## Linkedin Interview Question for Software Engineers

Country: United States
Interview Type: In-Person

Comment hidden because of low score. Click to expand.
2
of 2 vote

oops ;-) NoOne is right, here my update, maybe it helps
to understand the recursion although everything has already been
said by NoOne that's worthwhile.

Recap of question:
- it asks how many hop combinations are possible to go the distance of n steps
- a hop can be either 1,2 or 3 steps
- hoping 2-1 is not the same as 1-2

therefore we can express is recursively:
S(n) = S(n-1) + S(n-2) + S(n-3)

I thought of it as follows, let S(n) be the # of combinations
to go n steps
a) to go n+3 is the S(n+2) + the hop with distance 1
b) to go n+3 is the S(n+1) + the hop with distance 2
c) to go n+3 is the S(n) + the hop with distance 3
d) S(n+3) = S(n) + S(n+1) + S(n+2)
<=> S(n) = S(n-3) + S(n-2) + S(n-1)

it can be computed recursively if you memoize in O(n), otherwise
big-O of S < big-O of T(n) = 3*T(n-1) = O(3^n) (closer bound
is possible with the master theorem or a more complex prove)

iterative computation will be something like Fibonacci:

``````int combinations(int n)
{
if(n<=1) return 1;
if(n==2) return 2;
if(n==3) return 3;
int sn_3 = 1;
int sn_2 = 2;
int sn_1 = 3;
int s = 0;
for(int i=3; i<=n; i++) {
s = sn_3 + sn_2 + sn_1;
sn_3 = sn_2;
sn_2 = sn_1;
sn_1 = s;
}
}
return s;``````

Comment hidden because of low score. Click to expand.
0
of 0 vote

what are the total number of possible combination?
- is 1-2-3 equal 2-1-3? (does order matter?)
- is 3-3-1 equal 3-2-2? (same distance?)

there are 3^n combination if order matters

Comment hidden because of low score. Click to expand.
0
of 2 vote

I think ChrisK did a mistake this time, a rarity.

Suppose there are K options, then 3^K is correct.
But if the steps taken are n, then 3^n is wrong, why? Because set n = 1.
Clearly one can make only 1 step, 1 way.
If n = 2, then one can make 1 + 1 or 2, so 2 ways.
If n = 3, then one can make 1 + 1, 2 + 1, 1 + 2, 3 -> 4 ways.
Thus, the pattern is :
n < 1 : 1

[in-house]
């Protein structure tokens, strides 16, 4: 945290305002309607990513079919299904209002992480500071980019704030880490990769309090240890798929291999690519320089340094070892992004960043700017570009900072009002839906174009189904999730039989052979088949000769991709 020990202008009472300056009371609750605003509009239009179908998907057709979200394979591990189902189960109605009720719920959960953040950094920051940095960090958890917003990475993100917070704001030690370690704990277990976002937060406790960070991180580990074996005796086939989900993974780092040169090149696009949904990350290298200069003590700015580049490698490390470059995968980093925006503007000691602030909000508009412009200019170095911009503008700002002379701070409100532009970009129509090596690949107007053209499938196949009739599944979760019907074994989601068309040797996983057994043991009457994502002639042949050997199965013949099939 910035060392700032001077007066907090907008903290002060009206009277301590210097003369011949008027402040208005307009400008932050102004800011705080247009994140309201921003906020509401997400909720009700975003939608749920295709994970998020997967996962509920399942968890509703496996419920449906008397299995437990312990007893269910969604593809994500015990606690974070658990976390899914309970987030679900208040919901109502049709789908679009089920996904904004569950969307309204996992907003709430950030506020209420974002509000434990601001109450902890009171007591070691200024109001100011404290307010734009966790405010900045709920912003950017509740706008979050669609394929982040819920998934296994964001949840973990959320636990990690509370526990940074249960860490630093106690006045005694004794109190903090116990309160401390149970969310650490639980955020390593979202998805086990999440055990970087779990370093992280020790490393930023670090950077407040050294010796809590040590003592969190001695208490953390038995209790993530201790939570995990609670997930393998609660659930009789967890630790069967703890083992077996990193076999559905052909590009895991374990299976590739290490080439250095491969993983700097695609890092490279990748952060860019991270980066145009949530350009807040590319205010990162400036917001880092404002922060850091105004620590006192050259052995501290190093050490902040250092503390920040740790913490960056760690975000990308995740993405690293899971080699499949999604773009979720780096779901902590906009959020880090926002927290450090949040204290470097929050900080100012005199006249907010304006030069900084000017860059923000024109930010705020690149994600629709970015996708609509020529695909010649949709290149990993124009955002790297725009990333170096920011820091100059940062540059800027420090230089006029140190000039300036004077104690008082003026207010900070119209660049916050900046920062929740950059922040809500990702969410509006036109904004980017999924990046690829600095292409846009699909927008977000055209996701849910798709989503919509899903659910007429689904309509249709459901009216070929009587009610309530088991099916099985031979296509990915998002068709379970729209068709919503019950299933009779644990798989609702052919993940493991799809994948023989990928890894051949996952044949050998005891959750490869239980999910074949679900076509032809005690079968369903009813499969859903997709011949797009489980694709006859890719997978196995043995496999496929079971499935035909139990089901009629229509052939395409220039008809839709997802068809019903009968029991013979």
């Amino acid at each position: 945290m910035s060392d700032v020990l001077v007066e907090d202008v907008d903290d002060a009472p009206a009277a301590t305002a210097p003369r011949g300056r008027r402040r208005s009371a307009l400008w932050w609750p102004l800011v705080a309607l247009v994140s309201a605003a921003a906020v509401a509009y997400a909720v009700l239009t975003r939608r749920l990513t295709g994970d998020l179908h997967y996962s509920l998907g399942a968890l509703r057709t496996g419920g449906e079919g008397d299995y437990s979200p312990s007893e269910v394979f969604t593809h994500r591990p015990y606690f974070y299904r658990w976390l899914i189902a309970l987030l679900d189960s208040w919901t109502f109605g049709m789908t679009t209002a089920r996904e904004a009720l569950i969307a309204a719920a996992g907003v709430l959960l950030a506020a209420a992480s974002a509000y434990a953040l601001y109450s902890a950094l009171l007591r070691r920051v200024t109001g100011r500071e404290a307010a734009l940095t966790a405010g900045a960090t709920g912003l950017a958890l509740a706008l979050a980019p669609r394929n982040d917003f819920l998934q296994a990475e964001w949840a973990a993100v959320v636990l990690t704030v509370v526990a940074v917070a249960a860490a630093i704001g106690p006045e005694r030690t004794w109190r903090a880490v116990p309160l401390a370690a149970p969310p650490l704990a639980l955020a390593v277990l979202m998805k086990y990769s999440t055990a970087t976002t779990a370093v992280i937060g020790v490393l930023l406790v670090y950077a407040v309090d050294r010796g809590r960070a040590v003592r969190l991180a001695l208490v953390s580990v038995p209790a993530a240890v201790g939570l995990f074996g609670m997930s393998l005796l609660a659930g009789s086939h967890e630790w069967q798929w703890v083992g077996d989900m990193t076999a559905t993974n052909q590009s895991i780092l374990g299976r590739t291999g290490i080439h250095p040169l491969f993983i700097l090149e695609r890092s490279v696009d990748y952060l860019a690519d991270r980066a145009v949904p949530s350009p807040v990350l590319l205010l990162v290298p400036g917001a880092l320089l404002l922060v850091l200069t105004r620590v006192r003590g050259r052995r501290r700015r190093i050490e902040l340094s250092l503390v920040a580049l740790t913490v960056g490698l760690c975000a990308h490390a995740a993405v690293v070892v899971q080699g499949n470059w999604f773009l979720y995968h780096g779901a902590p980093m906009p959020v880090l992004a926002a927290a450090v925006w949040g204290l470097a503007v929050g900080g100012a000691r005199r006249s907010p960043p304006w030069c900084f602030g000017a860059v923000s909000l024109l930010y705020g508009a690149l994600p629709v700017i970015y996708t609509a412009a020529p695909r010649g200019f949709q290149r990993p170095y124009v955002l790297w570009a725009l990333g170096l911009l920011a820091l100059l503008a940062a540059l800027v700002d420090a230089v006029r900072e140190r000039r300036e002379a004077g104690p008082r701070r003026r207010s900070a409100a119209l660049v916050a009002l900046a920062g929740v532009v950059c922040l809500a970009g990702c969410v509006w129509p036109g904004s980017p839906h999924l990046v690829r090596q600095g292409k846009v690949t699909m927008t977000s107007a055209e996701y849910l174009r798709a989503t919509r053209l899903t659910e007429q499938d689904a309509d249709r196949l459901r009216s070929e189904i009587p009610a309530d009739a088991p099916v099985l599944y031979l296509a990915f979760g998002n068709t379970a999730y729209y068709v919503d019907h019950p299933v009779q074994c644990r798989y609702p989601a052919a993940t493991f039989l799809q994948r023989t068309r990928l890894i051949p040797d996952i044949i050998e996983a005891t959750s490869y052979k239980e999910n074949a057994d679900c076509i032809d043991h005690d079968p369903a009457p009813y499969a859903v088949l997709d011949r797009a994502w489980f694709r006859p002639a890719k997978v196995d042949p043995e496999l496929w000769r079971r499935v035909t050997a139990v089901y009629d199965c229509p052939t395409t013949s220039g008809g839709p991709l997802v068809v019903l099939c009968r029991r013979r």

n = 1 : 1
n = 2 : 2
n = 3 : 4
...
Giving: ( it is a rip off of Generalized Fibonacci like sequences )

S(n) = S(n-1) + S(n-2) + S(n-3)
=====
S(3) = S(2) + S(1) + S(0) = 4
S(4) = S(3) + S(2) + S(1) = 4 + 2 + 1 = 7
=== is it correct? Let's verify ? ====
1 + 1 + 1 + 1
1+1 + 2
1+ 2 + 1
2 + 1 + 1
2 + 2
1 + 3
3 + 1
===> Yess! ( or I am totally wrong? )

``````// ZoomBA let's you use sequences
steps = seq( 1,1,2 ) -> { \$.p[-1] + \$.p[-2] + \$.p[-3] }
n = 5
total = fold ( [3:n+1] ) -> { steps.next }
println( total )``````

Comment hidden because of low score. Click to expand.
0
of 0 vote

Hi ChrisK, yes in the interview they said order matters.

Comment hidden because of low score. Click to expand.
0
of 0 vote

So here is my solution, it uses javascript though, it uses ES6 (for spread operating on array, default parameters, this will run fine in current versions of Firefox, I did this in Firefox 50):

``````function getHopPathsCnt(totalsteps, maxhopability, curstep = 0, taken = [], total={count:0}) {
if (totalsteps === curstep) {
total.count++;
console.log('A possible hop path:', taken.join(' '));
} else {
for (let hopped = 1; hopped <= maxhopability; hopped++) {
if (totalsteps - curstep >= hopped)
getHopPathsCnt(totalsteps, maxhopability, curstep + hopped, [...taken, hopped], total);
}
}
if (curstep === 0) {
console.error('Total ways to climb', totalsteps, 'steps with up to', maxhopability, 'hops at a time:', total.count);
}
}``````

To use it:

getHopPathsCnt(3, 3);